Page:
Everything You’ve Ever Wanted To Know About UTIs*

When you have a urinary tract infection, something feels very, very wrong down there. There’s a burning or stinging sensation when you pee, dull aching in your lower back, and in some cases you may be urinating blood.

If you’re a woman, odds are you’re going to have at least one in your lifetime, and middle-aged women are more likely to get the infection than men by a ratio of 30 to one. There are an estimated 150 million UTI cases around the world, according to the American Urological Association, and they cost about $6 billion to treat.

So why are they more common in the fairer sex? It’s simple anatomy. Because of how short our urethras are (the tube that connects the bladder to the outside world,) it’s easier for bad bacteria to enter the body and wreak havoc on the bladder and kidneys. Men, on the other hand, have urethras that extend all the way to the tip of their penises, which gives bacteria a harder road to climb.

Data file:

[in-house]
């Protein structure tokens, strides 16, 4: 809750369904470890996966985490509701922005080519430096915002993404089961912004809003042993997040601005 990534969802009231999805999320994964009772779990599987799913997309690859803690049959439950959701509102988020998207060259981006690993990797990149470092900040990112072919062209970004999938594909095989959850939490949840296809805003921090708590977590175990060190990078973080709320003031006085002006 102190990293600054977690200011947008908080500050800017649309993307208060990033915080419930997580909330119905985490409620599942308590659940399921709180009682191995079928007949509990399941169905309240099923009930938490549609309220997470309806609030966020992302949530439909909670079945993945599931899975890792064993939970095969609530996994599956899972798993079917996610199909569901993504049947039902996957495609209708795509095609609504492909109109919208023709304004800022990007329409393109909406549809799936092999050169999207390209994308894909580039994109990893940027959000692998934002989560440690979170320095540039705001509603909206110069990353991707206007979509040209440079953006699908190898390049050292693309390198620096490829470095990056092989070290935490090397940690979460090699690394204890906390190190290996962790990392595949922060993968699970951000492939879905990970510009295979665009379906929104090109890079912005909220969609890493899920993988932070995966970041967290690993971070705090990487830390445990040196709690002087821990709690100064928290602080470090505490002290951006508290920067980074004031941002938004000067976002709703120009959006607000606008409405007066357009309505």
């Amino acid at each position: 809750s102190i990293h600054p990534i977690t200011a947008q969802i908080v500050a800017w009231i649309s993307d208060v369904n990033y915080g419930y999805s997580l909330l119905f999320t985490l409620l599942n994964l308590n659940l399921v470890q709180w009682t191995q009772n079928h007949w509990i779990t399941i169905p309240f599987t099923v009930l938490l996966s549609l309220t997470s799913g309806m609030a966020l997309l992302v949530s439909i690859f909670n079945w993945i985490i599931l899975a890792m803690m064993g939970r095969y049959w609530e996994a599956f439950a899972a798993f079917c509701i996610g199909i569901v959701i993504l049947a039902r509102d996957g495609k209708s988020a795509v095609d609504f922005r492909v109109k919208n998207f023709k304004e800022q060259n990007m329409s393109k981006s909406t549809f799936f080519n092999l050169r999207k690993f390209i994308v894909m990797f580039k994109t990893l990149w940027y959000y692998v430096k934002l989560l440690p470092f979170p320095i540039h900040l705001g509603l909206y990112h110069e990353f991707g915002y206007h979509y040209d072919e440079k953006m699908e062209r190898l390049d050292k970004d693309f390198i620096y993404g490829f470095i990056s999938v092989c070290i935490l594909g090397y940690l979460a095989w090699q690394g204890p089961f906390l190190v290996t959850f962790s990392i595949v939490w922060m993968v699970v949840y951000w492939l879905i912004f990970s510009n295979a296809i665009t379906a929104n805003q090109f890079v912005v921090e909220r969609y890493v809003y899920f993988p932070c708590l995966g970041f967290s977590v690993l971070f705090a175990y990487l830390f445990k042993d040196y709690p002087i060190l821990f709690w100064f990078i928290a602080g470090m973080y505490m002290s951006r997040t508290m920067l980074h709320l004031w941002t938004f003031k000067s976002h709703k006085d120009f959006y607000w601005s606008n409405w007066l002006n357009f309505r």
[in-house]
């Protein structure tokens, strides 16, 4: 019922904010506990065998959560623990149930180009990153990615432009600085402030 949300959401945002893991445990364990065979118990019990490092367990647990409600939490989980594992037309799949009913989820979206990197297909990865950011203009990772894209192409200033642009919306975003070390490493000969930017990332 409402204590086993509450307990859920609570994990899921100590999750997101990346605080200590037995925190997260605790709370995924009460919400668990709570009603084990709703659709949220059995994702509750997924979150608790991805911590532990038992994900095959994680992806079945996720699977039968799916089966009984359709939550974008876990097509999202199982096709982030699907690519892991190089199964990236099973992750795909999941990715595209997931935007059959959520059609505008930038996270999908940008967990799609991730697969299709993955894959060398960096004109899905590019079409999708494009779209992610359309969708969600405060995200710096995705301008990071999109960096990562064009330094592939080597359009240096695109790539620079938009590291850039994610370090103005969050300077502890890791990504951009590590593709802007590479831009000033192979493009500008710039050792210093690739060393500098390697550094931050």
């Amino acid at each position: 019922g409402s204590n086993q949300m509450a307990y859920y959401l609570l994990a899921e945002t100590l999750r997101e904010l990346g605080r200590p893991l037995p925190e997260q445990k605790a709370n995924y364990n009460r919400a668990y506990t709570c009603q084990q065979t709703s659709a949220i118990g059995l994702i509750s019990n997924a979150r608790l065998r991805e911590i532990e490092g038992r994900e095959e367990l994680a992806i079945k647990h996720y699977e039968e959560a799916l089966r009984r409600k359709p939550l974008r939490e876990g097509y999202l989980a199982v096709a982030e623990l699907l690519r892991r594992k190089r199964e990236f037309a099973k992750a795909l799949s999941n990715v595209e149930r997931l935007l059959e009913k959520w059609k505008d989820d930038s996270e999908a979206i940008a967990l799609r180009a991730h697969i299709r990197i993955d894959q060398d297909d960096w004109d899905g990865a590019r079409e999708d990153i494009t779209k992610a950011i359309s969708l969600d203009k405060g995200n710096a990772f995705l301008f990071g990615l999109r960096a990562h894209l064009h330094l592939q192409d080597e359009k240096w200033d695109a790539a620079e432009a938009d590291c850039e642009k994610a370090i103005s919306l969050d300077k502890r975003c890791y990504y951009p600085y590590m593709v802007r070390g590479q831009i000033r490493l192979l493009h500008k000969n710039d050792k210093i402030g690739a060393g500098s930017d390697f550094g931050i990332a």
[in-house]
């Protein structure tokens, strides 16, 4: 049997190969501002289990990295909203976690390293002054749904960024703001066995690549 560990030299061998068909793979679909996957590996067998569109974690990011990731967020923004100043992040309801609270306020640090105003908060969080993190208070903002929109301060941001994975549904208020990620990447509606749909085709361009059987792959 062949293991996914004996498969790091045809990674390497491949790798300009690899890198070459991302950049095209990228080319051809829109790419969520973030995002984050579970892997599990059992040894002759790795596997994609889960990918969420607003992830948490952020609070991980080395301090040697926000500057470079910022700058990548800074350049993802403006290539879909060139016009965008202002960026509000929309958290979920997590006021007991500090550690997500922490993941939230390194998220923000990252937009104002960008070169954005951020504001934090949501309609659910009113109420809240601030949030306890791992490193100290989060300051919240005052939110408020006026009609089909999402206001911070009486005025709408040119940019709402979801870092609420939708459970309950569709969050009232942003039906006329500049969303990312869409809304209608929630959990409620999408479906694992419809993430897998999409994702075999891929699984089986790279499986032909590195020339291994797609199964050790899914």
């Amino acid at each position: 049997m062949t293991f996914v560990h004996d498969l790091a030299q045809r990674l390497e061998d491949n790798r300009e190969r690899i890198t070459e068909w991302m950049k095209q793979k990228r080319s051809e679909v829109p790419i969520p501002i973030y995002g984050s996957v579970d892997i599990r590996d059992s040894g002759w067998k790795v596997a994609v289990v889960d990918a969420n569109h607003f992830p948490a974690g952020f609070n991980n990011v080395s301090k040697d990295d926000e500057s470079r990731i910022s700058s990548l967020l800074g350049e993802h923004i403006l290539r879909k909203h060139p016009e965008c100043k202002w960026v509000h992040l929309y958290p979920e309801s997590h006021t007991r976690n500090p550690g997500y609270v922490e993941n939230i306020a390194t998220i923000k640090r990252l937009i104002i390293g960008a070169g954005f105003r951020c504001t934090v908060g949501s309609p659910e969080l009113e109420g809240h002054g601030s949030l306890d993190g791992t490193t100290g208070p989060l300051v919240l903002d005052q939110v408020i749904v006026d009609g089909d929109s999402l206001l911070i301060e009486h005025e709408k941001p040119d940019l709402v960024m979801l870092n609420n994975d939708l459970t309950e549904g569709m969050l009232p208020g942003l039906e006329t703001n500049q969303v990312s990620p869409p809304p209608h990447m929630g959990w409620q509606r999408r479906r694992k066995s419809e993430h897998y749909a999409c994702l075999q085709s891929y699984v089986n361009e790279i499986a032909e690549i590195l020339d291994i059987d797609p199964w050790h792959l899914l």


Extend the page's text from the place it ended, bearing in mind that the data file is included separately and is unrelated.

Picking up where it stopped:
Beyond urethra length, there’s another reason women get infections more often than men: The physical act of sex makes it easier for bacteria from the colon to travel to the urethra and find its way into our bodies.

“Sexual intercourse increases trauma to the reproductive tract, [which] makes that damaged tissue more susceptible to invasion by any sort of pathogenic bacteria,” explained Dr. Deborah Wing, an OB/GYN professor at University of California, Irvine. Another way of putting it: “The fun house is so close to the outhouse.”

For obvious reasons, women who engage in anal sex before vaginal sex are more prone to UTIs, and men who perform anal sex without a condom are also at a higher risk of getting bad —> Read More